Two countries in the Western Hemisphere which owe their visions in part to the revolution in France - the USA and Haiti are both struggling these days with the "Egalite" piece in "Liberty, Equality, and Fraternity."
In the US the mounting of a serious campaign is underway to turn the minds of the American electorate to broad voter action to direct the policies and purposes of the US Government towards social betterment. The effort will only work, according to Senator Bernie Sanders, if large numbers of voters take to the electronic version of the street - the internet - and to physical presence in demonstration and in the voting booths and demand change for equality. It is the first step in turning our collective gaze to the matter of equality, and it's place in the trinity of Liberty, Equality and Fraternity. I am with Sanders, and should he fall by the wayside I will make pragmatic choices as to who to vote for in the near term, but in the long term Sanders is ringing the bells of freedom and there will be more and more ringers, or not. If not the American Experiment will be over.
In Haiti the street has exercised the vote precisely by not taking part in the very questionable election process but also by refusing the elite's temptation to solve the problem for the people, rather than work through the the problems of governance with the people. Street protest in Haiti has produced a vote of no confidence for leadership that is elite and anti-egalitarian. Haiti did not "fail," in not having elections. It succeeded. Will it succeed in the near term? Who knows? But in the long term it is the voice of millions that will count, not the elite and established voice of money, guns and family. And if the effort fails, so does the vision of Haiti as a free republic.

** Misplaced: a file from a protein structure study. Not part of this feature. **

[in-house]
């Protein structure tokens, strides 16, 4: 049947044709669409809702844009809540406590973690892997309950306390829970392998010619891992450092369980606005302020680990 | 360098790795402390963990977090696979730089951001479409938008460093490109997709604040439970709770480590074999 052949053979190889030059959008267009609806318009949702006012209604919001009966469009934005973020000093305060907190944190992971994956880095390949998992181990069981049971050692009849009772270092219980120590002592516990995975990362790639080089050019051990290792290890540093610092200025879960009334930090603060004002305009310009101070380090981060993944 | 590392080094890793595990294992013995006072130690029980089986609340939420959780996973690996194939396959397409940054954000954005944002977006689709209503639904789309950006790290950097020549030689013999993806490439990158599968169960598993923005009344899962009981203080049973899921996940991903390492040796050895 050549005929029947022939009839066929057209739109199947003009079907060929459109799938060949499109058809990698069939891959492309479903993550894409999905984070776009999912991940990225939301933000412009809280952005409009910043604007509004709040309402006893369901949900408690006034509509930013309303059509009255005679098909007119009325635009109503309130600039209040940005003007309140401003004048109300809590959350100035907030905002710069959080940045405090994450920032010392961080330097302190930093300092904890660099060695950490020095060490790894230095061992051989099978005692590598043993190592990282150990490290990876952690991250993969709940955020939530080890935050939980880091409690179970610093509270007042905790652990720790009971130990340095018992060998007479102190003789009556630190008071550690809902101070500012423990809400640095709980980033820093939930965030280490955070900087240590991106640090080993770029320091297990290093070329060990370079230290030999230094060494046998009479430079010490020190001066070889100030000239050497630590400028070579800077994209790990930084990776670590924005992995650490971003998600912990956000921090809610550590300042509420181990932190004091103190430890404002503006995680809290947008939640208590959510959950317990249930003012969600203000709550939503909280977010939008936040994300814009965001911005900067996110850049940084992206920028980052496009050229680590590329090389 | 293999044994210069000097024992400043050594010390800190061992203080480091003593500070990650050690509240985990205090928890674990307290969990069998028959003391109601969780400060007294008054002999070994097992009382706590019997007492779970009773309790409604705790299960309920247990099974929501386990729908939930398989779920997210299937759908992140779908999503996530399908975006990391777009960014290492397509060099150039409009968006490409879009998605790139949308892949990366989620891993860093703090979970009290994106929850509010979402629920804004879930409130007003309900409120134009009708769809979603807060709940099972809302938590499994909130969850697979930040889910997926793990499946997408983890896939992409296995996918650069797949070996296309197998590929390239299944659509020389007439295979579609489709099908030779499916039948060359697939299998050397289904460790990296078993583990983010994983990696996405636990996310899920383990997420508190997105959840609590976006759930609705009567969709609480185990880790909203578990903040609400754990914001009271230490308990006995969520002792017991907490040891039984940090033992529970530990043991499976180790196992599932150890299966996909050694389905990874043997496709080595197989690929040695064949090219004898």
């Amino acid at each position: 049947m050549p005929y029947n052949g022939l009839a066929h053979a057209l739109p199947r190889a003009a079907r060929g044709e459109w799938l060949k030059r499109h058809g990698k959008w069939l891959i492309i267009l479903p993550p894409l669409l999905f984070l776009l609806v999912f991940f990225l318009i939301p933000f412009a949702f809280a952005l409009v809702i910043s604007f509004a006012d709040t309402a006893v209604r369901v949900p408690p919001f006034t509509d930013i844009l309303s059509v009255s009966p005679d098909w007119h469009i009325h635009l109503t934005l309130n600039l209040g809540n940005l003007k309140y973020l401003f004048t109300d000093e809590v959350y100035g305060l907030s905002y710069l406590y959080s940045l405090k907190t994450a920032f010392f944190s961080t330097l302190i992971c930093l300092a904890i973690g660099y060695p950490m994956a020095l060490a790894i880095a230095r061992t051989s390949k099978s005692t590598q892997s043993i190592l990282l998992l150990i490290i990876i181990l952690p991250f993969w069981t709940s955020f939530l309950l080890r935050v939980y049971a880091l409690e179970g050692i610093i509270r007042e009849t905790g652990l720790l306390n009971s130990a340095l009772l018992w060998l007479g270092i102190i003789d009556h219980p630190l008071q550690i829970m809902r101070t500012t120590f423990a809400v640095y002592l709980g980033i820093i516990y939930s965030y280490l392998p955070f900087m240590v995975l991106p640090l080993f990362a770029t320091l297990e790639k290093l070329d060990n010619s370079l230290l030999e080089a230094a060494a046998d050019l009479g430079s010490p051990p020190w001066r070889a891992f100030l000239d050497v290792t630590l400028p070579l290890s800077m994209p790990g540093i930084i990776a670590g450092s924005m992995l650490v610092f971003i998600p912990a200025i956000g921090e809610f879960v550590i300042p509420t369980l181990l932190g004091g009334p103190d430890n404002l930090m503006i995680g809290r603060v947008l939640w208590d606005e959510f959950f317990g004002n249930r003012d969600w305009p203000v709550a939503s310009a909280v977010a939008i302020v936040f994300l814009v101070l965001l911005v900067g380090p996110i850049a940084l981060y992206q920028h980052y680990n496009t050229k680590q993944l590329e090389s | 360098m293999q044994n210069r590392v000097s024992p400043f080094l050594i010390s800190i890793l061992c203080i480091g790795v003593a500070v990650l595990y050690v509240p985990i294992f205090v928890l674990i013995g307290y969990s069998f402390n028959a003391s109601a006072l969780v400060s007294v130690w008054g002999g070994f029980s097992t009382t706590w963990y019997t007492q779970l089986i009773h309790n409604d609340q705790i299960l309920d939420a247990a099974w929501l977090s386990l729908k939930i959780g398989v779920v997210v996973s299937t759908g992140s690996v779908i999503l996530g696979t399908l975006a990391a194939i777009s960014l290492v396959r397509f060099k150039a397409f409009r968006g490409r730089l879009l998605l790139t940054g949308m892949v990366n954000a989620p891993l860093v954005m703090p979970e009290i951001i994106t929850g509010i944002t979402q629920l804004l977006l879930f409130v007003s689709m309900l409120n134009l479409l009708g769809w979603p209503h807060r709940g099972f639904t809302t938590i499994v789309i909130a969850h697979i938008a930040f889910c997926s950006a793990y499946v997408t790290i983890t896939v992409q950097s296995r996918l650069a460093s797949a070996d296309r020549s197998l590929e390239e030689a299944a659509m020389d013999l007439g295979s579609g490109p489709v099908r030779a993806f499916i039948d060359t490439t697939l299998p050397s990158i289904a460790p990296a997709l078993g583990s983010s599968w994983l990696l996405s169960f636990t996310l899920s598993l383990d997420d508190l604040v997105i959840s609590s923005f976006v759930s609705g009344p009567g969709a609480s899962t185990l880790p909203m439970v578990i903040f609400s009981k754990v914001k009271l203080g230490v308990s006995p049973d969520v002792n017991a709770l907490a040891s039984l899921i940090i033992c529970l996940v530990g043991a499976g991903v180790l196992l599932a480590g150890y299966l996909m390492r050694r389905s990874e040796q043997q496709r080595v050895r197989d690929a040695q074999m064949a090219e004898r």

These are days when the many layers of public speech, made thunderous by the internet, can again help turn the state towards alternatives to the established state, the state of the elite and their manager minions. There is, of course, lots of litter on the internet highway and it is hard to wade through the garbage to find the threads of good social and political analysis. Still the task is worth it. And it can be done.
Out there in Episcopal - Anglican land, most bishops in most of the Anglican world find themselves in office not as a product of election by the people or their representatives, but by representatives of the elite - other priests or more importantly other bishops. Of course that doesn't mean that regular paid up members of the church are not consulted. But their observations do not usually constitute the mandate for election. Still, we have this pervasive idea that bishops somehow do represent the expression of the Holy Spirit in the context of guardianship. Bishops, we maintain, are the guardians of the faith.
It is not clear that they are guardians of the faith as the whole people understand the faith. They are guardians of the faith on behalf of the people, but not necessarily grounded in the faith of the people. And the further bishops are from election to office by laity and clergy alike the easier it is to believe that bishops have authority directly from God with accolade and assent from the community. It takes very little for bishops to begin to believe that they are in authority by God's will, by divine right.